Convict identified as suspect in Connecticut serial killings

Convict identified as suspect in Connecticut serial killings

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NEW BRITAIN, Conn. (AP) — A man who has been behind bars for a decade for killing a woman is suspected in the slayings of seven people whose bodies were found buried in the woods behind a Connecticut shopping center, a government official said Tuesday.

William Devin Howell, 45, has been identified as the suspect in the serial killings that have sent a chill through this working-class Hartford suburb of 73,000, the official said.

The official was briefed on the investigation but was not authorized to discuss the case and spoke to The Associated Press on condition of anonymity.

On Monday, police announced the discovery of four more bodies last month in the woods where three partial skeletons were found in 2007. All seven victims were believed to have been killed a decade or more ago by the same person, investigators said. But police added — without explanation at the time — that the killer was no longer a threat to the public.

Howell is serving a 15-year sentence for manslaughter in the 2003 killing of Nilsa Arizmendi, a 33-year-old woman who was last seen in his van in Connecticut, where he had been cutting grass and doing other odd jobs.

He was arrested in 2005 in Virginia, and a search of his van turned up blood from Arizmendi and another, unidentified person, police said. Arizmendi's body has not been found.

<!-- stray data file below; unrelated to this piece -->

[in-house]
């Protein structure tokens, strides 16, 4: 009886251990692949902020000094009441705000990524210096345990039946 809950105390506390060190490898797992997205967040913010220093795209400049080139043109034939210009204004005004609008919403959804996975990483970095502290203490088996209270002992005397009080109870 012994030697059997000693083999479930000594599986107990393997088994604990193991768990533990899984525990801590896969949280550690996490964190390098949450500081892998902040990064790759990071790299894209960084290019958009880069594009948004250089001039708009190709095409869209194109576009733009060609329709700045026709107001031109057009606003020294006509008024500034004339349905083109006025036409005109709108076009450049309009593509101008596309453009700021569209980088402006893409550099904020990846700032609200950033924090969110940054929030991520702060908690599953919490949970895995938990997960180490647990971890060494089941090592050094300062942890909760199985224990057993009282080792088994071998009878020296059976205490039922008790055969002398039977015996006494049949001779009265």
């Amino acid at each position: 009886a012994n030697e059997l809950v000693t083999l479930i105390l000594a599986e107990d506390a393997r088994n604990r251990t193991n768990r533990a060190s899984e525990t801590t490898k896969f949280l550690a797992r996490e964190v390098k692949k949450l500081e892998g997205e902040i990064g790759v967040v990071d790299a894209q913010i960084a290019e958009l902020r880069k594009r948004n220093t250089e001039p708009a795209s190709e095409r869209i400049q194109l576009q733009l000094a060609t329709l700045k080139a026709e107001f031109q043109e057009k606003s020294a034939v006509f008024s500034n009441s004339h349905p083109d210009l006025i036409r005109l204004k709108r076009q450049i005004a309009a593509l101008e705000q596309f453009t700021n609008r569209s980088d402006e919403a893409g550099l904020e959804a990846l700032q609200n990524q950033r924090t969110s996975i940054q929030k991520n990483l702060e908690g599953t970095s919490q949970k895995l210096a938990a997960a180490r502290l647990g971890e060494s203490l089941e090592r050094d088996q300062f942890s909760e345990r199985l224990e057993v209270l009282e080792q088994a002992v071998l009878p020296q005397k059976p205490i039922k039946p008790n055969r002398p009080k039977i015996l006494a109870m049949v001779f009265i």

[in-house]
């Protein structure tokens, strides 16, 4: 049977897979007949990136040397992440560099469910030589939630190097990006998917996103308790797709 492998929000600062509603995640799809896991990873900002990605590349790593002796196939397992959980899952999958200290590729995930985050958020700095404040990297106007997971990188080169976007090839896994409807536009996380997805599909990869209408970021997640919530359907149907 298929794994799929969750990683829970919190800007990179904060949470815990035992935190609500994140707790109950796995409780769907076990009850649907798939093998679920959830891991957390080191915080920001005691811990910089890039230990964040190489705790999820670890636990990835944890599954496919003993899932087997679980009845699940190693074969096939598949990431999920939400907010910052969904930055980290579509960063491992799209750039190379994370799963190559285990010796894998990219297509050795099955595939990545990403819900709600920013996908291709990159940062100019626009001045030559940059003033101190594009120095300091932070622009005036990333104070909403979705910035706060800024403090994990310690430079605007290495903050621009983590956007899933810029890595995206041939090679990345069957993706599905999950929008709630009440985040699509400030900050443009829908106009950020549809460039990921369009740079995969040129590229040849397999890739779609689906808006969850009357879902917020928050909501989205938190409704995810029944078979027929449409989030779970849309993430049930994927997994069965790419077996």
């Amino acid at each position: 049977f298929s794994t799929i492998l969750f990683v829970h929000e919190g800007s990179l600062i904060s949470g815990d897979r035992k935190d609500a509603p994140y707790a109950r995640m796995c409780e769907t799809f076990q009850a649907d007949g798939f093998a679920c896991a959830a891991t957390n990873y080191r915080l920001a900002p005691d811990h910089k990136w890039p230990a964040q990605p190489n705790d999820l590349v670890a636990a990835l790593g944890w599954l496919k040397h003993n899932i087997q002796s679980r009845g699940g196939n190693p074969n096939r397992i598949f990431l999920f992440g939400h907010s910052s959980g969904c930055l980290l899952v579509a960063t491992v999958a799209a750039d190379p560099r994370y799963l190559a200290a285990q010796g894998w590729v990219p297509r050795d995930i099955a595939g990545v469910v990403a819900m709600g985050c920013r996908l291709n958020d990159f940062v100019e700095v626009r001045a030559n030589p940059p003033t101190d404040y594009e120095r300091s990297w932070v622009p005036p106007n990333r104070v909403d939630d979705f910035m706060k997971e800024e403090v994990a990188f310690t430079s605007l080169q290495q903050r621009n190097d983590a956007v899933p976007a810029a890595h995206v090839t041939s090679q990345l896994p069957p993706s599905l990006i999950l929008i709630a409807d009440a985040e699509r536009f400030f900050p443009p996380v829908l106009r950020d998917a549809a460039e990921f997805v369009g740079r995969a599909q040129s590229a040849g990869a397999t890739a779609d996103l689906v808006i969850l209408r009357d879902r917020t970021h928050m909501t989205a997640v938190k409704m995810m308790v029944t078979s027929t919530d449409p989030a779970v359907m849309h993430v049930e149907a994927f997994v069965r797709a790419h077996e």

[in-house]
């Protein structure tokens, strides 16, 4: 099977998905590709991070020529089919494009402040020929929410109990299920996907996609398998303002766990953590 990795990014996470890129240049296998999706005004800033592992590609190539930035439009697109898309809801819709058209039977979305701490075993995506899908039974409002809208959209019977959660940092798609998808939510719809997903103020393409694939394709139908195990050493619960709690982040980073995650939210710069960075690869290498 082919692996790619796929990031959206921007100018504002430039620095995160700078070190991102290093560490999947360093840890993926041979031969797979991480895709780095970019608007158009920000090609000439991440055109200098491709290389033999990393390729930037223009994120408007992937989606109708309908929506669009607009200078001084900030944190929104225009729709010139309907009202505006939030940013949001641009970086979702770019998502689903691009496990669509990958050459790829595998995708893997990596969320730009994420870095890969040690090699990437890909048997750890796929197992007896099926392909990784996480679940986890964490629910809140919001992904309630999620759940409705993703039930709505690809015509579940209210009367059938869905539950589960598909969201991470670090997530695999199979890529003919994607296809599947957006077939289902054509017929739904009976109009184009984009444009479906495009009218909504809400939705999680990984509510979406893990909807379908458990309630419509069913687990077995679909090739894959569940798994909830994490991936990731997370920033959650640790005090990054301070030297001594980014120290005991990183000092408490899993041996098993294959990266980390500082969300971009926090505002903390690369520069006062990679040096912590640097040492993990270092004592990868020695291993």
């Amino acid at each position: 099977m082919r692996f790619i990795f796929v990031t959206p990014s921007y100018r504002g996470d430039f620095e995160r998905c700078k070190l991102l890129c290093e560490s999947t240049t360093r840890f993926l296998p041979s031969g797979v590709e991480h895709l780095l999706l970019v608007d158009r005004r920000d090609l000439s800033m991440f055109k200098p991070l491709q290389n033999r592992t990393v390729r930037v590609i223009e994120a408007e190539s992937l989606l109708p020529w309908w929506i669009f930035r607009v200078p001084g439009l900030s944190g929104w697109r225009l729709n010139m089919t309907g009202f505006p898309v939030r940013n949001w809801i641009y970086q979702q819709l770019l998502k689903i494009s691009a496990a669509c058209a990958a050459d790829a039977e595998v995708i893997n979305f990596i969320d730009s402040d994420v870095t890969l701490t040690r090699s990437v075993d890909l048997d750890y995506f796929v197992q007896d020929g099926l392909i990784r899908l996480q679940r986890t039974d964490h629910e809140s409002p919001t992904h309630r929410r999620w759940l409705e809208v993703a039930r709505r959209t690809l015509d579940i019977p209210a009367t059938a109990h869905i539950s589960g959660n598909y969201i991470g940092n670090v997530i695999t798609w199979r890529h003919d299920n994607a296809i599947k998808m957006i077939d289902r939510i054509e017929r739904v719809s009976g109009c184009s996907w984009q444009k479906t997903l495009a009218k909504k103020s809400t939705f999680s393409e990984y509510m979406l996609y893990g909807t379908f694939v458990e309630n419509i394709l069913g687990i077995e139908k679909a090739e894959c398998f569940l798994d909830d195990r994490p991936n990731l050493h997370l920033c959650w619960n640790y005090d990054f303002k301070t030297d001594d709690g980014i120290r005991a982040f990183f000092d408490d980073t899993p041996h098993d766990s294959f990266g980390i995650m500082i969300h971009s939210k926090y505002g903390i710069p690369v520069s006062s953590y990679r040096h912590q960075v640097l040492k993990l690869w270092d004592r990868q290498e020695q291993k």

Investigators have not disclosed how the seven victims were killed or how authorities concluded the deaths were the work of one person.

Howell has not been charged in the crimes, and the AP could not immediately determine whether he has an attorney.

"It's definitely eerie. You stare at the woods and dead bodies are back there," said Colin Meyer, manager of a nearby muffler and brake shop. "It just makes you wonder though how many more could be back there. All there is is questions and no answers yet."

On the other side of the 15-acre patch where the bodies were found, Joe Greca, a 64-year-old business owner, said he has begun closing the drapes on his windows at night.

"It worries me because I face the woods, and I never know who's going to be coming near my backyard," Greca said.

The four victims who have been identified so far disappeared in 2003, and police said the others appeared to have been left behind a decade ago or more.

A hunter came upon the remains of the first three victims — Diane Cusack, Joyvaline Martinez and Mary Jane Menard. Police said all three women had drug or alcohol problems and were known to frequent the same downtown New Britain neighborhood.

Investigators returned annually to the site, and this spring a cadaver-sniffing dog on loan from the FBI helped locate the additional victims. One was identified as Melanie Ruth Camilini, a mother of two from Seymour.


Associated Press writers Michael Melia and Susan Haigh in Hartford contributed to this report.

Copyright © The Associated Press. All rights reserved. This material may not be published, broadcast, rewritten or redistributed.


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